In a statement over the weekend the board called the incident “deeply unsettling and unacceptable for our staff and students who were participating in the smudging ceremony.”

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Fires rampage through wine country, destroying numerous homes in Santa Rosa

SANTA ROSA, CA - SEPTEMBER 28: The Shady Fire impacts structures along CA-12 on Monday, Sept. 28, 2020 in Santa Rosa, CA. (Kent Nishimura / Los Angeles Times) <span class="copyright">(Kent Nishimura/Los Angeles Times)</span>
SANTA ROSA, CA – SEPTEMBER 28: The Shady Fire impacts structures along CA-12 on Monday, Sept. 28, 2020 in Santa Rosa, CA. (Kent Nishimura / Los Angeles Times) (Kent Nishimura/Los Angeles Times)

California wine country was devastated by yet another series of wildfires overnight as flames destroyed numerous homes and other buildings in Napa and Sonoma counties and thousands were forced to run for their lives in the darkness of night.

A number of homes began to burn early Monday in the suburban eastern neighborhoods of Santa Rosa. The city of 177,000 residents, Sonoma County’s most populous, was devastated three years ago by the Tubbs fire — also driven by strong winds — that destroyed about 1,500 homes in the northwestern Coffey Park neighborhood, which was mostly built in the 1980s.

On Monday, it was the suburban northeastern neighborhoods of Santa Rosa that were burning, this time from the Shady fire.

Whipped by powerful hot and dry Diablo winds coming from the north and east, which showered embers onto the city, flames engulfed houses in the area of Mountain Hawk Drive, which is lined with two-story tract homes in the Skyhawk development, built in the late 1990s and early 2000s.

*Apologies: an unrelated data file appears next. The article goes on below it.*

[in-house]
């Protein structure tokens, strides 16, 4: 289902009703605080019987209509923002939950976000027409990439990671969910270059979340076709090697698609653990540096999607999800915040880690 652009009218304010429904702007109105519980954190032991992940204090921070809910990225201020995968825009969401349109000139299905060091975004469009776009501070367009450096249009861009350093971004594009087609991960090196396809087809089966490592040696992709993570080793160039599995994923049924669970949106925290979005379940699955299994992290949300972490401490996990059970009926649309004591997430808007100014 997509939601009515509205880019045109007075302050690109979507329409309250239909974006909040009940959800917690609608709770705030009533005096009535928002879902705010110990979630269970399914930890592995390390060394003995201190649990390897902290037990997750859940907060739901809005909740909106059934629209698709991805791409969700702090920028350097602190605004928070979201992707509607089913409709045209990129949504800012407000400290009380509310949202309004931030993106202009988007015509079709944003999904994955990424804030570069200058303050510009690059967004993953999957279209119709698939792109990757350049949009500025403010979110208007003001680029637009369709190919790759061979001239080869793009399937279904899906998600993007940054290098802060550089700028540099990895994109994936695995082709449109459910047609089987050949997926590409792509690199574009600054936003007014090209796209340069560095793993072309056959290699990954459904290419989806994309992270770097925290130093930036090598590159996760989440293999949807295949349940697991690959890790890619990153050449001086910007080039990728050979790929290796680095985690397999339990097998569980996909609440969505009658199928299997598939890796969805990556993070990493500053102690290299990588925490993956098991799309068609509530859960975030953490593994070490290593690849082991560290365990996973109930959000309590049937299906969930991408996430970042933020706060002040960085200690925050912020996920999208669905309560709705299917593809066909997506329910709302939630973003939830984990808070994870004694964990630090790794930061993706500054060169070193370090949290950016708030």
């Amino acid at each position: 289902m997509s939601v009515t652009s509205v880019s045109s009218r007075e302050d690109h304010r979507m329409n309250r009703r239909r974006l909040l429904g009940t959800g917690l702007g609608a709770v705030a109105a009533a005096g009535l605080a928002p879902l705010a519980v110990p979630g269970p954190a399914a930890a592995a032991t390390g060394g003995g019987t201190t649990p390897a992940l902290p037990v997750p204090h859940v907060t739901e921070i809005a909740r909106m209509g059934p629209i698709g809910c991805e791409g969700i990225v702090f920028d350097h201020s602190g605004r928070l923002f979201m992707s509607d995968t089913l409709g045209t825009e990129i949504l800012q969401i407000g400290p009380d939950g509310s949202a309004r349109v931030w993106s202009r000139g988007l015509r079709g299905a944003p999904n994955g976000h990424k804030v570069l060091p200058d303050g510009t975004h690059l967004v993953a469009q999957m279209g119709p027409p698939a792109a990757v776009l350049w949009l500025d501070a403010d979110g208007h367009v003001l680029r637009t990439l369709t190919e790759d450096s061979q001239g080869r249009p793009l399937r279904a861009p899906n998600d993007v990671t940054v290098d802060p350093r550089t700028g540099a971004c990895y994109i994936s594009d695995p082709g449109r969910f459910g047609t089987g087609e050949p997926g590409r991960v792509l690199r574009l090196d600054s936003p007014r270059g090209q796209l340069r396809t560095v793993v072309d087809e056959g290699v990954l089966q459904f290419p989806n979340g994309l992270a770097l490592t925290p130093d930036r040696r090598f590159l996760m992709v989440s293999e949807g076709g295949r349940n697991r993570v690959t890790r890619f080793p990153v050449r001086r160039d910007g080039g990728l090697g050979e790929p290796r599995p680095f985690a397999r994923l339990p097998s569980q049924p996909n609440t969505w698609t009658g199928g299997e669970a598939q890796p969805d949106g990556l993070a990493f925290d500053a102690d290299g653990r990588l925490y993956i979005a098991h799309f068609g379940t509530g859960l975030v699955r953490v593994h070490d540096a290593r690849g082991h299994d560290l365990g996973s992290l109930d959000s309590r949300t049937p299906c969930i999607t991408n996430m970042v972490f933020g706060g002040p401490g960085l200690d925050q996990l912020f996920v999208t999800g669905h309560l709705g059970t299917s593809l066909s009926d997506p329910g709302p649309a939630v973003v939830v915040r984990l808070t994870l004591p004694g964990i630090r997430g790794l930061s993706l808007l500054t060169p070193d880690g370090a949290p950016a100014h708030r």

The number of structures lost was still unclear.

Deer were seen fleeing as firefighters battled the flames before dawn Monday.

Large swaths of Santa Rosa were under mandatory evacuation orders. Districts in the city’s northeast were ordered to empty, including the neighborhoods of Calistoga, Skyhawk, Melita, Stonebridge, the Oakmont retirement community and Pythian.

Busloads of older people were evacuated from the Oakmont Gardens assisted-living community as flames could be seen in the distance. Elsewhere in the city, cars jammed narrow roads as residents heeded evacuation orders.

Two other fires were also burning upwind of the fire encroaching on Santa Rosa,

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Wine Country fires burn homes, force evacuations from Santa Rosa to Napa Valley

The Wine Country awoke in flames Monday as windblown wildfires closed in on the Napa Valley from the east and west and swept into Santa Rosa, forcing thousands of North Bay residents to flee their homes in an ominous flashback to the catastrophic infernos three years ago.